Friday, September 02, 2005

More foreign help

Continuing yesterday's post (updated here),
Pacific nations help Katrina victims
I had mentioned Australia and Japan before, and the details are that
Australia will send 10 million Australian dollars (£4 million) and a team of 20 disaster experts to the US to help with the aftermath of Hurricane Katrina, the prime minister John Howard said.

The money will go to the US Red Cross
Japan considers releasing oil reserves. The Japanese government will provide aid worth up to US$500,000 (Ђ403,615) to the United States
Chief Cabinet Secretary Hiroyuki Hosoda said Japan will give US$200,000 (Ђ161,445) to the American Red Cross.

It also is ready to provide up to US$300,000 (Ђ242,170) in emergency supplies such as tents, blankets and power generators, he said.
Singapore's sent three CH-47 Chinook helicopters and 38 troops based in Grand Prairie, Texas, to Fort Polk, Louisiana.

The same article states that
Sri Lanka, which received substantial U.S. military and other foreign aid after the tsunami killed more than 31,000 and displaced 1 million, on Friday pledged US$25,000 (Ђ20,200) to the American Red Cross.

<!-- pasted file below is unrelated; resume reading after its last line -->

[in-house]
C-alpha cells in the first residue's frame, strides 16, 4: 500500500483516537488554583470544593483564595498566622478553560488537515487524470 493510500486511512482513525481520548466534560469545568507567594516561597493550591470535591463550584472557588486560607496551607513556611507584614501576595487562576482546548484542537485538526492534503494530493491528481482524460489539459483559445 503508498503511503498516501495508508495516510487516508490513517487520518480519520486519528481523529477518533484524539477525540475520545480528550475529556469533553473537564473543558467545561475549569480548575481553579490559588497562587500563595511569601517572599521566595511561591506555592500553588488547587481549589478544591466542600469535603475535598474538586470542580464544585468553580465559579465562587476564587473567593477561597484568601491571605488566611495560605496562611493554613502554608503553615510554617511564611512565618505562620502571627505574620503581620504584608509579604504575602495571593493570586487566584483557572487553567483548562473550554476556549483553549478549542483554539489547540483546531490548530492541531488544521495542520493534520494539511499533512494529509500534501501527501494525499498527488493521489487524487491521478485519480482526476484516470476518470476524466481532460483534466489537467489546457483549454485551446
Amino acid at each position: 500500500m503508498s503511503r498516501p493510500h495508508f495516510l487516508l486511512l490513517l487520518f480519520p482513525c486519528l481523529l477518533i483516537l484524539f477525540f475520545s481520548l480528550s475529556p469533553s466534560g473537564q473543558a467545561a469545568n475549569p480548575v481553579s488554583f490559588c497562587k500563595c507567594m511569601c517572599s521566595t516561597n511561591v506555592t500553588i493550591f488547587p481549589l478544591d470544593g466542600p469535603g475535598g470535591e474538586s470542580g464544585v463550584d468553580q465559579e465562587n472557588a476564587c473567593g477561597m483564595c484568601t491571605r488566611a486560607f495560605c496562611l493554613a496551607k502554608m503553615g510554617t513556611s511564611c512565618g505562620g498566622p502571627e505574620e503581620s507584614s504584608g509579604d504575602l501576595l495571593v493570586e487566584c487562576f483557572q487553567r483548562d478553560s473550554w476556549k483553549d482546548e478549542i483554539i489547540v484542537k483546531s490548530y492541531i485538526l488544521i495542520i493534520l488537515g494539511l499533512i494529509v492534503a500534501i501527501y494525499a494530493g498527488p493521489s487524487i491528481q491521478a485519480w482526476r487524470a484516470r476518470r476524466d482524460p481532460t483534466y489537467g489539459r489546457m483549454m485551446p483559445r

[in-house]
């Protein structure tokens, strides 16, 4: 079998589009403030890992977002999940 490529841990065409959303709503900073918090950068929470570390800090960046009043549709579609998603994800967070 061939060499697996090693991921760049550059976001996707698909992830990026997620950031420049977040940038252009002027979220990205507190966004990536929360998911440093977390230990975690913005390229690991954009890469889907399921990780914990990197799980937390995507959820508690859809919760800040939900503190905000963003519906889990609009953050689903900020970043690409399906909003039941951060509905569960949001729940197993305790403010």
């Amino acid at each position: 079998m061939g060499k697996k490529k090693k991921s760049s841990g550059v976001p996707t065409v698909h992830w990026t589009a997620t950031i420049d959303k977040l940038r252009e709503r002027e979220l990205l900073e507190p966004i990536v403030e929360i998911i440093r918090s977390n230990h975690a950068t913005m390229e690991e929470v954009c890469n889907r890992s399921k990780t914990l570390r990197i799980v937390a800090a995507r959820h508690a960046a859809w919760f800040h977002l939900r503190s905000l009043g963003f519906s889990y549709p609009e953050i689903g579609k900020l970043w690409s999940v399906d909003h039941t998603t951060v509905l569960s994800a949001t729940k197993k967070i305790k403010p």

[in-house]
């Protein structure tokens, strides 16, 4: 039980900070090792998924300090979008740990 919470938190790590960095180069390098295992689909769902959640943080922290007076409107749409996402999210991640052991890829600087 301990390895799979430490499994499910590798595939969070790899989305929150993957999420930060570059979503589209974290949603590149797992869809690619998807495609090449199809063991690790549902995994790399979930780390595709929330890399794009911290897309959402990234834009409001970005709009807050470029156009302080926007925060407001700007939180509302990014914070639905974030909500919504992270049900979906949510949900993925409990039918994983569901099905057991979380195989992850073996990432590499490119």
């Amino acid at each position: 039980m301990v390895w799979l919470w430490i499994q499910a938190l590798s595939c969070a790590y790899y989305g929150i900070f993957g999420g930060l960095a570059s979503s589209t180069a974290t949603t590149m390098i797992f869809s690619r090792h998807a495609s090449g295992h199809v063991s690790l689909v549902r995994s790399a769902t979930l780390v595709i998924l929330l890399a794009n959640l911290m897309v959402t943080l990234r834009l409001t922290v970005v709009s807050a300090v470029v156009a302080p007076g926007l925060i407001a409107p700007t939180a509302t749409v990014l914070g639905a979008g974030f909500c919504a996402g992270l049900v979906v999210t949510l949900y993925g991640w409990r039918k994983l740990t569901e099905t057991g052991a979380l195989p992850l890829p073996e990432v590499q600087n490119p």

The government also urged Sri Lankan-born physicians living in the United States to volunteer their services to the relief effort.

In Indonesia, the country worst-hit by the tsunami, and Thailand, which was also battered, top government officials expressed their condolences and said they were still considering how best to offer practical help.
The UK's Sun reports that Taiwan has pledged £1.8million to the relief effort. This is particularly generous, considering how Taiwan was hit by a typhoon that left three dead and 59 people injured less than 36 hours ago.

Employees of China's National Offshore Oil Corporation (CNOOC) (which was recently in the news over the company's bid for Unocal) have donated $99,000, which the company will match dollar-for-dollar

Meanwhile back in Venezuela, Hugo's gone passive-agressive by offering planeloads of soldiers and aid workers to help American victims of Hurricane Katrina, while at the same time taking aim at the U.S. government for its handling of the crisis, and saying the USA could learn from how Cuba deals with natural disasters. What a guy. I guess he can't remember a flood 125,000 strong.